I think its this mindset that is particularly flawed, but i really do not want to post on that topic because of the hatred of that poster. I say you guys shouldn't get involved too, but i think his viewpoint is certainly interesting because it signifies that certain people just refuse to see things, and that ultimately you have to judge things for yourself.

    Don't let what everyone else says become your opinion. Its unfortunate that with films, we generally tend to listen to majority of critics because well, films cost money and we do not want to get ripped off.

    Thats the catch. You never know what you will like, but that requires you watching every single film for yourself to see if you will like it. As that is impossible, i say simply Watch a film if it interests you regardless of critics or fanboys or trolls say.

    Actually its better not for me to post the link, you guys would own him to hard :D
  5. StampidHD280pro Force Ghost

    Member Since:
    Jul 28, 2005
    star 4
    Werd. As much as Selick deserves credit for Nightmare Before Christmas, it's Burton's baby. And another good chunk of that movie belongs to Danny Elfman too.
  6. BoromirsFan Jedi Grand Master

    Member Since:
    May 16, 2010
    star 4
    i honestly haven't been fond of Tim Burton's inconsistent quality but i thought Nightmare was definitely his thing.
  7. Adali-Kiri Jedi Master

    Member Since:
    Jul 31, 2000
    star 4
    Hey, this is exciting! I don't think I've ever talked to someone who actually agrees with me on this. :)

    Planet of the Apes
    was a mistake. Burton should know better after having so many bad experiences on huge Hollywood productions. He was miserable on Batman, partly due to psycopath producer Jon Peters. And then he actually worked with Peters again (!) on the aborted Superman project with Nicolas Cage. He should have known better than getting into a gigantic remake. But then, it put him on a different course that resulted in Big Fish, which is another movie I'll never stop raving about.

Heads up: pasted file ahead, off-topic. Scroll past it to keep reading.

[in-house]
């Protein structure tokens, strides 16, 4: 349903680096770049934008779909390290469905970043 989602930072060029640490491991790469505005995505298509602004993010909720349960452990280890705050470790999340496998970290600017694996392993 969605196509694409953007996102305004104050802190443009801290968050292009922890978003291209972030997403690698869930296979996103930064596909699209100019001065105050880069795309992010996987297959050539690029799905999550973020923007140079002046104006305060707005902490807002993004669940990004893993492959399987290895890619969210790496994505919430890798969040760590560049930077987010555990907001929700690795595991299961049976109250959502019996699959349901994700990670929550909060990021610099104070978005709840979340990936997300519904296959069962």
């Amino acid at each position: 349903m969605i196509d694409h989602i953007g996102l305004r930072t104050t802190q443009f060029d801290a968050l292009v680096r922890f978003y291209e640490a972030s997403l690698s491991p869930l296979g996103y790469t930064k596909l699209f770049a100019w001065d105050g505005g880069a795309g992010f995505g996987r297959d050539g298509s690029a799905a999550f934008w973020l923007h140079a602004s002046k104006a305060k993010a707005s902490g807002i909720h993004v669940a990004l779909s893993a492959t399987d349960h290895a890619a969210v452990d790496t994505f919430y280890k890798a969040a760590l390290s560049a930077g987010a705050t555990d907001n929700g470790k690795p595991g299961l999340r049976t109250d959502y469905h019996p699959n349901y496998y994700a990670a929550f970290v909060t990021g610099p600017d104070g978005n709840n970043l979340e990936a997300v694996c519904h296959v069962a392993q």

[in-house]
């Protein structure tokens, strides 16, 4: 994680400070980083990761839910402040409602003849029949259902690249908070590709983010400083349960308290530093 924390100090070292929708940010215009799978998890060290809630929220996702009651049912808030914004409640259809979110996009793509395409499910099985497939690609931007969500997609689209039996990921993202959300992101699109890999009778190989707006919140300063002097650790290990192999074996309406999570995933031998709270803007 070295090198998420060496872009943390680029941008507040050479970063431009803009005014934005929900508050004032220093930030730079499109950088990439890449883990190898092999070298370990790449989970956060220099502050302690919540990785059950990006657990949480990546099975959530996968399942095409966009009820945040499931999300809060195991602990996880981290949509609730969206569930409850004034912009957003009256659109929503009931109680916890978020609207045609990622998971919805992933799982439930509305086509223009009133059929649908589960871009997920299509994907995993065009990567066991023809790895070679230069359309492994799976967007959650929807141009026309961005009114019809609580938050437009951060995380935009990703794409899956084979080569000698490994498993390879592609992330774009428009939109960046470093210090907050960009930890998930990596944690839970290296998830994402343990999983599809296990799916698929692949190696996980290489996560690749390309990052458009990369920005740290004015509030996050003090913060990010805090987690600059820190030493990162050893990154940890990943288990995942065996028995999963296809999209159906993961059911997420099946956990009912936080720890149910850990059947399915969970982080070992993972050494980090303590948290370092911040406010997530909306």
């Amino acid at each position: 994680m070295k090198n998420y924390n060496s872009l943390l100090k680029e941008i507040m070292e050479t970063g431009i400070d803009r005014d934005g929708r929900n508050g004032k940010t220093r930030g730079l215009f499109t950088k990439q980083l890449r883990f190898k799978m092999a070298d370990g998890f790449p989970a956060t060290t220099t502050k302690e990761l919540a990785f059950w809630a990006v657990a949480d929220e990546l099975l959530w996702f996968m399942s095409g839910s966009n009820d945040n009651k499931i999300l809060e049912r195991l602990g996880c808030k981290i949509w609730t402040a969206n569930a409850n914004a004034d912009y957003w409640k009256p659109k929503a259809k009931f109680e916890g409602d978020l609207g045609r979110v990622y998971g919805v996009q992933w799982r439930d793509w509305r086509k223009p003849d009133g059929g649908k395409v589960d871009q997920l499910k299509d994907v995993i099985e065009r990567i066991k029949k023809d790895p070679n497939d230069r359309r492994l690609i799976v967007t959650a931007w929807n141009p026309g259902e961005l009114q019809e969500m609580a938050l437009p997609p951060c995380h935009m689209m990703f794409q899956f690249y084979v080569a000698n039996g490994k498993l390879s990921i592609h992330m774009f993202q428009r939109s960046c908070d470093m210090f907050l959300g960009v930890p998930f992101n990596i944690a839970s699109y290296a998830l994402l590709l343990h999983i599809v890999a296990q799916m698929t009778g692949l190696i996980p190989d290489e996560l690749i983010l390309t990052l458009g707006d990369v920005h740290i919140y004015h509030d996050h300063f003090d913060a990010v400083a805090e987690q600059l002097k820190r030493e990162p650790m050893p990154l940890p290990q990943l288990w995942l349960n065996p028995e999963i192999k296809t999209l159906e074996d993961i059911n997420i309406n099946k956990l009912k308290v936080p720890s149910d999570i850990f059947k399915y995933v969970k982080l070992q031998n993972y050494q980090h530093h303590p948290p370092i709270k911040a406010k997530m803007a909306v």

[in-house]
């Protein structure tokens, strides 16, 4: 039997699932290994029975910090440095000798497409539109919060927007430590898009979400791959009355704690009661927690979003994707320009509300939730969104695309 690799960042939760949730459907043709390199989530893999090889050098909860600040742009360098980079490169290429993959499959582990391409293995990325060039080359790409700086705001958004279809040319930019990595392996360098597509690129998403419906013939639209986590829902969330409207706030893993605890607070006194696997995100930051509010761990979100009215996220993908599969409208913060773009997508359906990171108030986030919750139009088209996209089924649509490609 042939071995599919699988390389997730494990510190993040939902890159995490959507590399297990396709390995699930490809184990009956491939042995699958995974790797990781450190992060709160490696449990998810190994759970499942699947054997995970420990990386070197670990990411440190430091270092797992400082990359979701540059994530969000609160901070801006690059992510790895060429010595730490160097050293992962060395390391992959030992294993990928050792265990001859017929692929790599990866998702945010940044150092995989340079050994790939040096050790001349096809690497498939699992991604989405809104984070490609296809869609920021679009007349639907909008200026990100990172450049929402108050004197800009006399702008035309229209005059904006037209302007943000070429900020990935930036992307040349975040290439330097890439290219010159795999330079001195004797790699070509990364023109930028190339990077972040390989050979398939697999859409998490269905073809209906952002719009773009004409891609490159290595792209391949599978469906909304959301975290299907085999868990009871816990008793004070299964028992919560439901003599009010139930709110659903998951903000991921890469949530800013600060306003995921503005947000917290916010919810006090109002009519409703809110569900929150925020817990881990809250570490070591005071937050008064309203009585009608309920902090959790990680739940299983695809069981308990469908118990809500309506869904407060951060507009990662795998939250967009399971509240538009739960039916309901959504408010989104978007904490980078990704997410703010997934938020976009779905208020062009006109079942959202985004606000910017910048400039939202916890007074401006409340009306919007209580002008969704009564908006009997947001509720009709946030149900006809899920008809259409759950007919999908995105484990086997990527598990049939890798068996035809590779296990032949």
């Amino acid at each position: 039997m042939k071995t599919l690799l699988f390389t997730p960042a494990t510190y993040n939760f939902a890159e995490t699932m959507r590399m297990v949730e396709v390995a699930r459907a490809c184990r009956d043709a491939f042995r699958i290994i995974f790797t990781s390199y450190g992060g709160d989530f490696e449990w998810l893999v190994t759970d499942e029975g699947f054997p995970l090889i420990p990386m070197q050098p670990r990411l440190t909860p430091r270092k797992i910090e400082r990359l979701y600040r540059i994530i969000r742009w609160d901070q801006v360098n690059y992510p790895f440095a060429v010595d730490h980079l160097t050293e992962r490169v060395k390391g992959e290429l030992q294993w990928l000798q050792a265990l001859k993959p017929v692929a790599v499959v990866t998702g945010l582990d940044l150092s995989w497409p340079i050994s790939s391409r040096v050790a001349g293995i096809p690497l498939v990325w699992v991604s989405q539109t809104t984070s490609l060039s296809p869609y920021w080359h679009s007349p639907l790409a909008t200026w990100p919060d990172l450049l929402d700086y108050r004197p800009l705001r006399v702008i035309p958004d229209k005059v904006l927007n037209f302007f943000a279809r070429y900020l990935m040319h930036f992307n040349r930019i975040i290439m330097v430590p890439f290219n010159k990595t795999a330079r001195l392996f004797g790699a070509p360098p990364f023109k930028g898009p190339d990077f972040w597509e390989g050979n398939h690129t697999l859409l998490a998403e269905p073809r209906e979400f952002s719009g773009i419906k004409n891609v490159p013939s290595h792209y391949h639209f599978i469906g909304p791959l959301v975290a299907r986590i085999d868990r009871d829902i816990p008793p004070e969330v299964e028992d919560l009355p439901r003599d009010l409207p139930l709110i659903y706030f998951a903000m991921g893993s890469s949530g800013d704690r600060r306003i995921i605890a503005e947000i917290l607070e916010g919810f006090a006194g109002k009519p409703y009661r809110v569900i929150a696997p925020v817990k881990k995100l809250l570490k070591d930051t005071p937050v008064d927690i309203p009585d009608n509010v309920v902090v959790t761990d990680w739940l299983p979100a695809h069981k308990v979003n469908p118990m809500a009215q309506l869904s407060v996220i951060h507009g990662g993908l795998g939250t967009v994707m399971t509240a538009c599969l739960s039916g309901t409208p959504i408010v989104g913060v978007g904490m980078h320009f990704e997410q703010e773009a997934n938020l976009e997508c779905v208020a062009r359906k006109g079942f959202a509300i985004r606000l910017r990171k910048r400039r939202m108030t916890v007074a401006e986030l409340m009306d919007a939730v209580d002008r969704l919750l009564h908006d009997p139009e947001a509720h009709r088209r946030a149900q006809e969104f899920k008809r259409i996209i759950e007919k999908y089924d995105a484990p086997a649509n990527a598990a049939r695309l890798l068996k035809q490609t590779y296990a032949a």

I also found Charlie..., Alice..., and Sweeney Todd as well, kinda boring. I-)

    Yeah, I thought the Potter ending was pretty good. But a long time coming. Eight films. Jeez... And I suppose my problem with Jackson's films is mostly The Two Towers. The final film was better, but I guess it's just really hard to match such a kick-ass opening chapter.
  8. threepio_mania Jedi Knight

    Member Since:
    Dec 15, 2002
    star 3
    Two Face comes out of nowhere? How do you figure? In The Dark Knight, you see his girlfriend get blown to bits and half of his face is burned off. We see earlier in the film that despite being a decent guy overall, he can have an explosive temper (when he torments and threatens to shoot one of Joker's henchmen). I can buy into Dent going nuts, based on having the love of his life horribly killed and being in tremendous physical and emotional pain.